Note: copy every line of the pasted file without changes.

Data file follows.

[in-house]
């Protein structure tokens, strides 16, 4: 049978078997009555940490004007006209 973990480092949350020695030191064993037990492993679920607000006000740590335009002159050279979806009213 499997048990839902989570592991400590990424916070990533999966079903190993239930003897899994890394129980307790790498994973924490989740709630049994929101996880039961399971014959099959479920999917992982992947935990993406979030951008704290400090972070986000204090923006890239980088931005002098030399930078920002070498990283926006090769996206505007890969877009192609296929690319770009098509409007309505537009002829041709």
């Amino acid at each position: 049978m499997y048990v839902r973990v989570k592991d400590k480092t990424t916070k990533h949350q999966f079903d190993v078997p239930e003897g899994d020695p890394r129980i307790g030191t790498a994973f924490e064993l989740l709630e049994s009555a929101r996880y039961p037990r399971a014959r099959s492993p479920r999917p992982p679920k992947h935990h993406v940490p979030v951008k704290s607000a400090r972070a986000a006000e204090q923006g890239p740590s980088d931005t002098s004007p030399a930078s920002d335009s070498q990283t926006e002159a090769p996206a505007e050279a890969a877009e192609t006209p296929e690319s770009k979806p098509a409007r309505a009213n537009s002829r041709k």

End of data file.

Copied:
[in-house]
């Protein structure tokens, strides 16, 4: 049978078997009555940490004007006209 973990480092949350020695030191064993037990492993679920607000006000740590335009002159050279979806009213 499997048990839902989570592991400590990424916070990533999966079903190993239930003897899994890394129980307790790498994973924490989740709630049994929101996880039961399971014959099959479920999917992982992947935990993406979030951008704290400090972070986000204090923006890239980088931005002098030399930078920002070498990283926006090769996206505007890969877009192609296929690319770009098509409007309505537009002829041709």
């Amino acid at each position: 049978m499997y048990v839902r973990v989570k592991d400590k480092t990424t916070k990533h949350q999966f079903d190993v078997p239930e003897g899994d020695p890394r129980i307790g030191t790498a994973f924490e064993l989740l709630e049994s009555a929101r996880y039961p037990r399971a014959r099959s492993p479920r999917p992982p679920k992947h935990h993406v940490p979030v951008k704290s607000a400090r972070a986000a006000e204090q923006g890239p740590s980088d931005t002098s004007p030399a930078s920002d335009s070498q990283t926006e002159a090769p996206a505007e050279a890969a877009e192609t006209p296929e690319s770009k979806p098509a409007r309505a009213n537009s002829r041709k």